In October of 1917 the Mason County Journal, in its “Oyster Bay Odd Bits of News” column reported that,“the Japanese of the community are plunged in gloom which was cast upon them by the death of three of their number recently.” John Hyamo drowned in an attempt to save his small son. The death records show that, “Chiyonia Lou Hayami” from Japan was 45 years old when he was declared dead of “accidental drowning.” The boy was 4 years old. Years later, Tadayusu Abo remembered that the Hayami boy “floated under the house,” and could not be retrieved before he died.[x] Another version of the story says that, “John Hyama” and his son were washed away by the “strong current from outgoing tide.” Such tragedies or near tragedies were not uncommon. And they were long remembered.


Anxiously waiting

At the beach for his return

Sad sound of foghorns![xi]

Yukiko Abo


In 1909, a month old boy, “Asuo Matsumoto” died of pneumonia and bronchitis. In 1912, a month old girl, “Tsuyu Oyama” died of gastroenteritis. Intestinal hemorrhage was listed as cause of death of two day old “M. Tsurutomi” in 1914. In 1917, a nearly eight month old baby, a “Yoshihari” died of gastroenteritis.” Baby “Ikiyi Sabata” was stillborn in November of 1917. “Minoru Osako,” a two month old boy died of “acute indigestion.” [xii]


A special 1905 edition of the Mason County Journal notes that Japanese and Chinese are “employed in gathering and culling” the big business of oyster growing. Mason County was producing and shipping “an average of 20,000 sacks of oysters a year.” The return, the article reports, was “close to $75,000.” [xiii] The grower’s gross return was $3.25 “from which he paid $1 to $1.25 for gathering and culling.” This would have included the Japanese workers living in a oyster opening and shipping house at Kamilche Point when it burned to the ground after some locals “camped” in vacant rooms set off fire crackers July 4, 1915.[xiv] Eventually, the Japanese workers replaced the Chinese who, in turn, had displaced most of the Indian oyster bed workers.[xv]However, in February of 1904 the Mason County Journal noted that many Japanese oyster workers returned to Japan with the outbreak of the Japanese-Russian war.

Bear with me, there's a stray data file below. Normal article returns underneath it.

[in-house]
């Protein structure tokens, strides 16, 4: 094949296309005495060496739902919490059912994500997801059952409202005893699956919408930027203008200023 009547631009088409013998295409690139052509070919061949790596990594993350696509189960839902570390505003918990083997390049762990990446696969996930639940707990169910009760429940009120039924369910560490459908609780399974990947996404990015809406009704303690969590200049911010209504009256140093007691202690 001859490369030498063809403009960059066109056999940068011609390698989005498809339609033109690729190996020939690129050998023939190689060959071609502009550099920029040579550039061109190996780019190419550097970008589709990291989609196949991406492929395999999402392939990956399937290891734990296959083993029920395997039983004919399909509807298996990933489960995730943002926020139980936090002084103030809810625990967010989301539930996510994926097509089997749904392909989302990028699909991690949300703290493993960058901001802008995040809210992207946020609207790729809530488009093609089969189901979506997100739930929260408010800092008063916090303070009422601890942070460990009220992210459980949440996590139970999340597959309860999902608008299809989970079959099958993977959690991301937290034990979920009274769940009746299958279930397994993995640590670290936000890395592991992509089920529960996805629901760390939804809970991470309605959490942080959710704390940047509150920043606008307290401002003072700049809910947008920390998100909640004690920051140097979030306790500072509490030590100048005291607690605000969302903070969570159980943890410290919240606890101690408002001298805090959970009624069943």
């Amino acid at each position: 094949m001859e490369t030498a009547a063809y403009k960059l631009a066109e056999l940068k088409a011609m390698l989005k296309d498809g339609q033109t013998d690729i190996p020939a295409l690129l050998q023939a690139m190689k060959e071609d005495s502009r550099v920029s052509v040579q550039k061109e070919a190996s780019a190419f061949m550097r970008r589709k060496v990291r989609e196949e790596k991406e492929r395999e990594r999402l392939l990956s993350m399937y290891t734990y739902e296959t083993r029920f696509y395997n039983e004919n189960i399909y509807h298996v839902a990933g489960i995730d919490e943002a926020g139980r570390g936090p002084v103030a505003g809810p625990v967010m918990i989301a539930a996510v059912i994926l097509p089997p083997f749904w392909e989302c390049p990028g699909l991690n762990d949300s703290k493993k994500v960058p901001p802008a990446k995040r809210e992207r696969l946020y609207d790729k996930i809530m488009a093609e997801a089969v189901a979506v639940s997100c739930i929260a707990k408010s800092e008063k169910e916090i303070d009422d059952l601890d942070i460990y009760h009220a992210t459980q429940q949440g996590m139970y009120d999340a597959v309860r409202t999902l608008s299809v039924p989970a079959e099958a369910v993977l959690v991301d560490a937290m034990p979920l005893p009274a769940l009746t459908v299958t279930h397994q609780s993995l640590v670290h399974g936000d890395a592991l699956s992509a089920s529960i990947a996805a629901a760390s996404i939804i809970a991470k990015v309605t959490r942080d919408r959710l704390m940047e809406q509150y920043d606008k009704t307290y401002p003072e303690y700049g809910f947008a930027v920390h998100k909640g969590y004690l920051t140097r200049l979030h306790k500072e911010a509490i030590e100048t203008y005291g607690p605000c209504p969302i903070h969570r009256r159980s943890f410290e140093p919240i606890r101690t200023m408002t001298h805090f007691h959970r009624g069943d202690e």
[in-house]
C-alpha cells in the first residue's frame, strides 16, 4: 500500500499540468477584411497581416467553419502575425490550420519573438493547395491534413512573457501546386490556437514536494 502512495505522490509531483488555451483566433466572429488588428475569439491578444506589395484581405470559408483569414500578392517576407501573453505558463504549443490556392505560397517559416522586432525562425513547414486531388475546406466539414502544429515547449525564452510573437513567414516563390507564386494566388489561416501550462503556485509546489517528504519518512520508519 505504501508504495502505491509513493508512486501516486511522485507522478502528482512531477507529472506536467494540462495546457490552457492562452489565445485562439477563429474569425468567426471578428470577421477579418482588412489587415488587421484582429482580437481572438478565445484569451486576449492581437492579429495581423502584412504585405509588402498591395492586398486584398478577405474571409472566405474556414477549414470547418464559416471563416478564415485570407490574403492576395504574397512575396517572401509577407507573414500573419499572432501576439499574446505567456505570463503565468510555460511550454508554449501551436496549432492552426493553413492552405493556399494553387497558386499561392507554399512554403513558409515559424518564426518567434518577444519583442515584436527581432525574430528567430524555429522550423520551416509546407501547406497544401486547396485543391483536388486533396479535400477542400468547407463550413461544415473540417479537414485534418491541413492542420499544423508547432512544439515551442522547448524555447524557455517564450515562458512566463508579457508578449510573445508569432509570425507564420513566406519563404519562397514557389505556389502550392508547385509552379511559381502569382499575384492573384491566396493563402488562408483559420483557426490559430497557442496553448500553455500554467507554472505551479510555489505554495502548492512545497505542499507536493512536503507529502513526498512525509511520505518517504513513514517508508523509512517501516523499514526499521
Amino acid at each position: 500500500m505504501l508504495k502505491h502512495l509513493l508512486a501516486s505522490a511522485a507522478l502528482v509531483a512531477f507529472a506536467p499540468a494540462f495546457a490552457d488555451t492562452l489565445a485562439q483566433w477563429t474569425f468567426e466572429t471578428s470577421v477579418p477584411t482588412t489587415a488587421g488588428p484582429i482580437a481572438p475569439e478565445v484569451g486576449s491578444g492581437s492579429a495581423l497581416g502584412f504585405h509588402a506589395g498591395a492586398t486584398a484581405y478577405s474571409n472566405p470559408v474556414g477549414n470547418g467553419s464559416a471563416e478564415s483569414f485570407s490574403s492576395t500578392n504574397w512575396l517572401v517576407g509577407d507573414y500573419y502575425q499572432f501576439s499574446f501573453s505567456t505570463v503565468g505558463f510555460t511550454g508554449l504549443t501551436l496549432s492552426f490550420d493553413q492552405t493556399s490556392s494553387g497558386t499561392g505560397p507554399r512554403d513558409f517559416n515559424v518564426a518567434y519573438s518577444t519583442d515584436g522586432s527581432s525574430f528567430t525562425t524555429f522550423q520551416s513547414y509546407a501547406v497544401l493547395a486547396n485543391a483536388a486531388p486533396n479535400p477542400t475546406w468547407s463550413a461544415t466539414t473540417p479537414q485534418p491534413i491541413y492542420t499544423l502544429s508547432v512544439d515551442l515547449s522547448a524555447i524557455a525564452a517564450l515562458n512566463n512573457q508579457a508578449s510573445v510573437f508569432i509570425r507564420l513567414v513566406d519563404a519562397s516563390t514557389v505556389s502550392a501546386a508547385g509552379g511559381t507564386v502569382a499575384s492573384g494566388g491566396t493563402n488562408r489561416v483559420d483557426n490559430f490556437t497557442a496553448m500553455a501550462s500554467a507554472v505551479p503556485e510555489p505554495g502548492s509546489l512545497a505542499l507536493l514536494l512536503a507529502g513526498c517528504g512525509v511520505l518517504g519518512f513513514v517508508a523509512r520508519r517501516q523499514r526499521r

Other records of the community appear occasionally. Mosa Yoshahara is among the youngsters pictured in a 1920 Oyster Bay school class picture. In 1929 the Mason County Journal noted that, “the Japanese colony of employees” was well represented at the funeral services in Olympia of the well known grower, Joseph Waldrip.


The Yoshihara family, cousins of the Abo family, were sometimes in the Mason County news. Originally working for the J.J. Brenner along with the Abos on Mud Bay in the 1920s, they acquired their own beds in Oakland Bay near Shelton and incorporated as the West Coast Oyster company in 1935. The Mason County Journal called them “energetic and progressive Japanese who have been quite successful in their business under many handicaps.”





Even on a snowy night

He goes to work with his lantern.

Yukiko Abo


A local memoir notes that there were several families living on float houses on Oyster Bay through the 1930s. “Mr. and Mrs. Motamatu lived in two small float houses anchored to the shore…accessed by a long wooden plank.” The Hisata family lived on a “floating barge with a small rectangle house built on top…opposite Burns Point.” [xvi]People living on the shore heard the sound of children laughing or sometimes a flute. Families maintained small gardens on the decks of their floating homes and in the summer, the houses were pulled up on shore, leveled, and large, lush vegetable gardens were made on above the beach.[xvii] Romantic as it may sound, life on a float house was fraught with danger. During harvest season, people worked long hours and through the night and in rough weather with high winds and waves. Oil lanterns provided the only markers for workers on the dark low tides of winter. “If the tide was right in the middle of the night, dark figures could be seen in the soft circlet of light cast by their lanterns…raking with slow strokes using their long handled oyster rakes. They were visions of dependability, ingenuity and industry,” [xviii] Tadayasu Abo said in the “busiest season before Thanksgiving and Christmas” he “worked as long as one week without taking off his boots.” The weather could be nasty; the waves and currents rough. Pay was “enough for food” Yukiko Abo remembered. “Not very much,” another former opener said. When her husband Kay broke his leg, Irene Nagai, who didn’t drive, walked a mile and a half each way to catch a ride to work. The pay may have been meager, but it was essential.